Bills' No-Huddle Depends On The Right Mix

Ken FoxContributor IMay 29, 2009

DENVER - DECEMBER 21:  Offensive tackle Kirk Chambers #73 of the Buffalo Bills blocks the rush of Ebenezer Ekuban #91 of the Denver Broncos as he protects quarterback Trent Edwards #5 at Invesco Field at Mile High on December 21, 2008 in Denver, Colorado. The Bills defeated the Broncos 30-23.  (Photo by Doug Pensinger/Getty Images)

ORCHARD PARK, N.Y. – The workout was over and Buffalo Bills quarterback Trent Edwards surely hadn’t had his best day.


The Bills had just run through 11-on-11 drills while defensive coordinator Perry Fewell was installing blitz packages for the defense–though he didn’t bother telling the offense.


The results showed. It was a long day for Edwards, whose passes found the Bills Field house turf more often than not.


Yet, there he was, along with wide receivers Lee Evans and Terrell Owens, 20 minutes or so after the 90-minute OTA session ended Edwards was still working with his receiving tandem long after most of the other Bills players left the practice field.


Chemistry isn’t something just found in the laboratory. It’s paramount on the football field.


Successful teams have it. The Bills are looking for it, especially when those two words linked to past Buffalo football lore, “No Huddle” have been bantered-about so prominently during this latest session of OTAs.


It’s likely the Bills offense will be a lot more wide open this year–be it the No-Huddle or some a variation of a spread or four-wide.


That’s a departure from last year. The 2008 Bills were balanced–more-or-less – on offense, running 48 percent of the time and passing 52 percent.


But be it running or passing the ball, they were mediocre at best - ranking 23rd in the NFL in points-per-game (21.0), 25th in yards-per-game (305.1) and 22nd in passing yards-per-game (190.0).


The rushing tandem of Marshawn Lynch (1,036 yards) and Fred Jackson (571 yards) led a rushing attack which was 14th in the league with an average of 4.2 yards per-carry and 115 yards-per-game.


After spending the off-season acquiring a veteran, All-Pro receiver, the Bills could have one of the deepest receiving corps in the National Football League. Evans, Owens, Josh Reed, Roscoe Parrish and Steve Johnson comprise the top-five while last year’s second-round pick James Hardy is recovering from off-season knee surgery.  


The Bills used their fourth pick in this year’s draft to select Southern Miss tight end Shawn Nelson. At 6-4, 240 pounds, Nelson isn’t much of a blocker but was a four year starter in college with 157 receptions for 2,054 yards and 16 touchdowns.


They have offensive coordinator Turk Schonert, himself a disciple of the original No-Huddle guru Sam Wyche.  


They also have an intelligent quarterback in Edwards (Stanford) as well as Geoff Hangartner, who has the reputation as one of the brightest young centers in football, was also signed in the off-season as well.


"With some of the things that we were doing, we’re letting Trent have a little more freedom in the offense to, if he sees something that he likes, getting the guy in a position to make a play,” Evans said. “He’ll have that type of freedom, which is good for us but puts the onus on us to be on the same page with him as well.”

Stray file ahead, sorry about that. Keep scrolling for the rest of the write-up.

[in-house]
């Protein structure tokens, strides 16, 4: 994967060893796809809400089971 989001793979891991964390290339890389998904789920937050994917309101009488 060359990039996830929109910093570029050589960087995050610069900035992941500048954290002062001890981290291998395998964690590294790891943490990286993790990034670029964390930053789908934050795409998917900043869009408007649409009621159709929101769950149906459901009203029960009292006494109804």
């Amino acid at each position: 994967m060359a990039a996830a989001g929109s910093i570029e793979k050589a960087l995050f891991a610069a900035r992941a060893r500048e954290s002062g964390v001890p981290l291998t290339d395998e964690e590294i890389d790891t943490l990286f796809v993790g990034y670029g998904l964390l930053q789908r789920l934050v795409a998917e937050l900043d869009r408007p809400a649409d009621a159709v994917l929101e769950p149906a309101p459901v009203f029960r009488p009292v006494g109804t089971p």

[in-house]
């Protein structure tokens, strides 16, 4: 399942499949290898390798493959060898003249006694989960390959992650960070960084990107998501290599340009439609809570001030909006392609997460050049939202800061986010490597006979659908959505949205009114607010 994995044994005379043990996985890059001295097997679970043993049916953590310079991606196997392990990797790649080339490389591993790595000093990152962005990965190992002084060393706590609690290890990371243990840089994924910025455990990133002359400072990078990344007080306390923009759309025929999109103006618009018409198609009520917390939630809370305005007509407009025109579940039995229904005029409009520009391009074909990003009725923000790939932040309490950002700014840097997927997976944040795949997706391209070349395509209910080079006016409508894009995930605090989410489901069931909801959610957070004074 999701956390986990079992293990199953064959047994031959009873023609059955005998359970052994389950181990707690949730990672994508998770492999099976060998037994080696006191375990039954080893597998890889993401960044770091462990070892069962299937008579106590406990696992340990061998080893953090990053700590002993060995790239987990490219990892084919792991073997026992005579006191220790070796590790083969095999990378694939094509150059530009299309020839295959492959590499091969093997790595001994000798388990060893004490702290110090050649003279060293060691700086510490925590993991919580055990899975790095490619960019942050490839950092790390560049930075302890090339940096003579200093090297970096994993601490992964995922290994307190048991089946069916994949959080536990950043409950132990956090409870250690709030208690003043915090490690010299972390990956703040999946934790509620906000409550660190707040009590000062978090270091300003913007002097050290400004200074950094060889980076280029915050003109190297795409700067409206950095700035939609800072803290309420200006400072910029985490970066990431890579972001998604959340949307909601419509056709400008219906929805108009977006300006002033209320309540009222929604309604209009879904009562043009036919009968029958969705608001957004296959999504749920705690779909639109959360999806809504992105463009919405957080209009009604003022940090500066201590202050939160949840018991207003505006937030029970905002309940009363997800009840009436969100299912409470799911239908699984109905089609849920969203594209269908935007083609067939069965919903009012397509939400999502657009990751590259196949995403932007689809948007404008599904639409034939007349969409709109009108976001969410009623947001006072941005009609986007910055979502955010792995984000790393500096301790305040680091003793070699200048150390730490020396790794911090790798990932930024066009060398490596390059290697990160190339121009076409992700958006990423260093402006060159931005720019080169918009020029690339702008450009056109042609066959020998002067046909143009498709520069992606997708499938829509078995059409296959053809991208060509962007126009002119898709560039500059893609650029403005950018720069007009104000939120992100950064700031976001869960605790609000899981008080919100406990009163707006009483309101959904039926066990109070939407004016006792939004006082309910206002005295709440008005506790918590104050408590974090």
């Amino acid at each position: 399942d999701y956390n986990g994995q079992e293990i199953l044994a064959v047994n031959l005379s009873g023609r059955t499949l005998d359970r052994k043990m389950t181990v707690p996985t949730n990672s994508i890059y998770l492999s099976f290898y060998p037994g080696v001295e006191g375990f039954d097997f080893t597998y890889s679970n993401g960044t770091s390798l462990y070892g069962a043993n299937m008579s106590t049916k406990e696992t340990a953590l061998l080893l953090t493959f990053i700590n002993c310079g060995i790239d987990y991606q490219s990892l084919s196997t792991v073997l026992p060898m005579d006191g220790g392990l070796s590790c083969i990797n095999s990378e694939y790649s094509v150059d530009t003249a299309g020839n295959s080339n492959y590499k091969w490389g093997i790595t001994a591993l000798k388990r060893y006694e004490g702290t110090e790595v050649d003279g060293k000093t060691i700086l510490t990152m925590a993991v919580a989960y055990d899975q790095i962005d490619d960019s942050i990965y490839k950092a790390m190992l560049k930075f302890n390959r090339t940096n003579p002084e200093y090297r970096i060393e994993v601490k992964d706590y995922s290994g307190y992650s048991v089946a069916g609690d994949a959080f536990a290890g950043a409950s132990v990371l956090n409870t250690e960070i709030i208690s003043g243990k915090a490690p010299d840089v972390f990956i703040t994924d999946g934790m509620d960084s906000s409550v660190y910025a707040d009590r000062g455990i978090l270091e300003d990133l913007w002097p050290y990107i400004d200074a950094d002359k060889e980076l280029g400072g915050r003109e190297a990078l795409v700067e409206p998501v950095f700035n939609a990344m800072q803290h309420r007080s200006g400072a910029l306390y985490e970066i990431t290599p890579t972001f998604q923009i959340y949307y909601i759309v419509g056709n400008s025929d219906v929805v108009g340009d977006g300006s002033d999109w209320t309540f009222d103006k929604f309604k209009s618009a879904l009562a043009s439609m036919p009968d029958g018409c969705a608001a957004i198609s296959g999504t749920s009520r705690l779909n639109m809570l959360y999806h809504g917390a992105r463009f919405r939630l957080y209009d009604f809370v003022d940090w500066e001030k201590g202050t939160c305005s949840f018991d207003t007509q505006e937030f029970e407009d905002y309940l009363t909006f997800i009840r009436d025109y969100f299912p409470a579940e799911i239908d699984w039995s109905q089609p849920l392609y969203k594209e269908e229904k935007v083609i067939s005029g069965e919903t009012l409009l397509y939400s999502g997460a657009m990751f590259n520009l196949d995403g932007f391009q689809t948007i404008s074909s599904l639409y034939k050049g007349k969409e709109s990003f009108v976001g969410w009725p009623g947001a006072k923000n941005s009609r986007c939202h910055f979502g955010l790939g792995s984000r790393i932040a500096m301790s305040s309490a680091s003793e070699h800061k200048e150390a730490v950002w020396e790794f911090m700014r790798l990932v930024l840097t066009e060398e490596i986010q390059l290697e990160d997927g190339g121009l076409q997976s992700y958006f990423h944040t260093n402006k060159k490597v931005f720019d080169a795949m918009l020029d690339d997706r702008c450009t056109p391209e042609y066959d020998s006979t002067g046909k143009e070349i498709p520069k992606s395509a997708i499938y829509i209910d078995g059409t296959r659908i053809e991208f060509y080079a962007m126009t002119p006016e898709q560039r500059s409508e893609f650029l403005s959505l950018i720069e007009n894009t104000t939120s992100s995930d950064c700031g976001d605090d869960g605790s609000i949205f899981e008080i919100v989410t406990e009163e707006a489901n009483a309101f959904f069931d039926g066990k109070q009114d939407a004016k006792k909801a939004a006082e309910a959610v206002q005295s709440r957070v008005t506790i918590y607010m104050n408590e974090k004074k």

Of course, there aren’t many in Bills-land who will come out and say the words, “No Huddle.” It’s almost sacrilege.


It offers up images of the glory days of Jim Kelly, Thurman Thomas, Andre Reed, and tight end Keith McKellar – for whom the famous “K-Gun” offense was named – at least that’s how the legend goes.


There are practical reasons, of course, for the Bills to go in that direction. Not only do they carry a vast array of receivers but also a collection of versatile running backs - Lynch, Jackson and newcomer Dominic Rhodes are each accomplished pass catchers and give Edwards options out of the backfield.


But moreover, the Bills have major questions over their offensive line. Two rookies, Eric Moore and Andy Levitre, will start at left and right guard. Langston Walker replaces All-Pro Jason Peters protecting Edwards’ blind side at left tackle.


An effective no-huddle attack could get the ball out of Edwards’ hands quicker, while causing defenses to wear down faster and nullify opponents simply by fighting fatigue and causing mismatches.


And it’s in recognizing those mismatches where Edwards, though still regarded as a work in progress, can take advantage of weapons like Owens and Evans.


Often a two-minute or a no-huddle offense usually contains a limited number of plays. So much relies on recognition of opposing defenses by both the quarterback and receivers.  They must be on the same page, and so work in the early season is critical to regular season success.


“Obviously I have to get used to the way he throws the ball and he has to get used to my body language as far as going in and out of cuts,” Owens said.  “It’s just trying to get a sense of timing and chemistry.”


“He’s doing a good job with telling me he wants a ball thrown a certain way and I feel like I’m comfortable telling him I want routes run a certain way,” Edwards said.


“I feel like that level is comes with his experience and that level is something I need to get to. It’s something I want to get to with him, an unspoken bond that something doesn’t need to be said, but we can see it before it actually happens.”


It’s an experiment in chemistry that could go a long way in determining how the season will go for the Bills.